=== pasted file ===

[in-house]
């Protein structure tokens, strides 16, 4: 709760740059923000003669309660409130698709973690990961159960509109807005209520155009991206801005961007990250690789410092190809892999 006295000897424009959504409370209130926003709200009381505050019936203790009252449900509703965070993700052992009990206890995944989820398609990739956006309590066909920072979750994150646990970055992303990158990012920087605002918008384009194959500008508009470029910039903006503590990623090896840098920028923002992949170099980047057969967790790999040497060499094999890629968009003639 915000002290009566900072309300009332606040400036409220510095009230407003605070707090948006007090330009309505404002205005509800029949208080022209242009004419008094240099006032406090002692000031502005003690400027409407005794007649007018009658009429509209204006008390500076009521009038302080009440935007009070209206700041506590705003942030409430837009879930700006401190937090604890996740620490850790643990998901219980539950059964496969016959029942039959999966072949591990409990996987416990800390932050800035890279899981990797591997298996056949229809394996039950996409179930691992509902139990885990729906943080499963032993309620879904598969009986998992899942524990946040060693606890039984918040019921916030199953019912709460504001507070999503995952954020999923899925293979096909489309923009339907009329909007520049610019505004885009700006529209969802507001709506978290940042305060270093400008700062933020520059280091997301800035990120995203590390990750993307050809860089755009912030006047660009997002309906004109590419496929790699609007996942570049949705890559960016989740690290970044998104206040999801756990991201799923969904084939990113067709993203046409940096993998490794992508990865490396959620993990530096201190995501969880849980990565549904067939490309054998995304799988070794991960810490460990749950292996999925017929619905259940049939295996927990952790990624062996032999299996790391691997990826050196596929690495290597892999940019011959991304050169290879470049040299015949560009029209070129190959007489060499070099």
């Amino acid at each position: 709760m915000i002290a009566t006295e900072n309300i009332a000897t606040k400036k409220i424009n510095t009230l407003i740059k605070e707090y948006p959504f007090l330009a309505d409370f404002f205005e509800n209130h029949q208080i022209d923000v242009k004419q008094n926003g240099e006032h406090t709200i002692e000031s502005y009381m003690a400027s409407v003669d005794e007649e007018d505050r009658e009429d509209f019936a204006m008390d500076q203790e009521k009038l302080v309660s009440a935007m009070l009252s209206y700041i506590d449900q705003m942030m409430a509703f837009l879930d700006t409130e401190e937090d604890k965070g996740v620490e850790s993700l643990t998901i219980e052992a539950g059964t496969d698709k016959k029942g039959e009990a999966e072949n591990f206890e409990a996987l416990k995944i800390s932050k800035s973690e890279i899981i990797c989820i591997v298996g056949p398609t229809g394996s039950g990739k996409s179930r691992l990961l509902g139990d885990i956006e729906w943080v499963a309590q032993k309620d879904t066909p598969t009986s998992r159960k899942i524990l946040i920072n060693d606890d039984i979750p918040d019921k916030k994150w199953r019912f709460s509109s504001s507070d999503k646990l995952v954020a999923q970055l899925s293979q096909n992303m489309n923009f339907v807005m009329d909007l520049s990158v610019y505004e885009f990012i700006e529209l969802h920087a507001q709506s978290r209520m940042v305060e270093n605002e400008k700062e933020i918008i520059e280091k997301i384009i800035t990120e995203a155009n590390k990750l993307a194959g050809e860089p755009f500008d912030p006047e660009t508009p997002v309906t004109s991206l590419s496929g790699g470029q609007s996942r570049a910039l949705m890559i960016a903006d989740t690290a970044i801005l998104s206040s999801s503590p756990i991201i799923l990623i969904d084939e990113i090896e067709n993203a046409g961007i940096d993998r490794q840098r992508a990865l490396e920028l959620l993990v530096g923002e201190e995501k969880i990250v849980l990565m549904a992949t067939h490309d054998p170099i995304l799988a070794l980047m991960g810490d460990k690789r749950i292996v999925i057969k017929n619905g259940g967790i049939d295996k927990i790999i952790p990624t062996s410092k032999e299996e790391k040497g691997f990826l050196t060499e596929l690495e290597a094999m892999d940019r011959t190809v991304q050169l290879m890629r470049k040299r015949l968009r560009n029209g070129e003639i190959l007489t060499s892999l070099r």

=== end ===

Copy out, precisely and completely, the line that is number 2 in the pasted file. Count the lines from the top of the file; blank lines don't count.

């Protein structure tokens, strides 16, 4: 709760740059923000003669309660409130698709973690990961159960509109807005209520155009991206801005961007990250690789410092190809892999 006295000897424009959504409370209130926003709200009381505050019936203790009252449900509703965070993700052992009990206890995944989820398609990739956006309590066909920072979750994150646990970055992303990158990012920087605002918008384009194959500008508009470029910039903006503590990623090896840098920028923002992949170099980047057969967790790999040497060499094999890629968009003639 915000002290009566900072309300009332606040400036409220510095009230407003605070707090948006007090330009309505404002205005509800029949208080022209242009004419008094240099006032406090002692000031502005003690400027409407005794007649007018009658009429509209204006008390500076009521009038302080009440935007009070209206700041506590705003942030409430837009879930700006401190937090604890996740620490850790643990998901219980539950059964496969016959029942039959999966072949591990409990996987416990800390932050800035890279899981990797591997298996056949229809394996039950996409179930691992509902139990885990729906943080499963032993309620879904598969009986998992899942524990946040060693606890039984918040019921916030199953019912709460504001507070999503995952954020999923899925293979096909489309923009339907009329909007520049610019505004885009700006529209969802507001709506978290940042305060270093400008700062933020520059280091997301800035990120995203590390990750993307050809860089755009912030006047660009997002309906004109590419496929790699609007996942570049949705890559960016989740690290970044998104206040999801756990991201799923969904084939990113067709993203046409940096993998490794992508990865490396959620993990530096201190995501969880849980990565549904067939490309054998995304799988070794991960810490460990749950292996999925017929619905259940049939295996927990952790990624062996032999299996790391691997990826050196596929690495290597892999940019011959991304050169290879470049040299015949560009029209070129190959007489060499070099």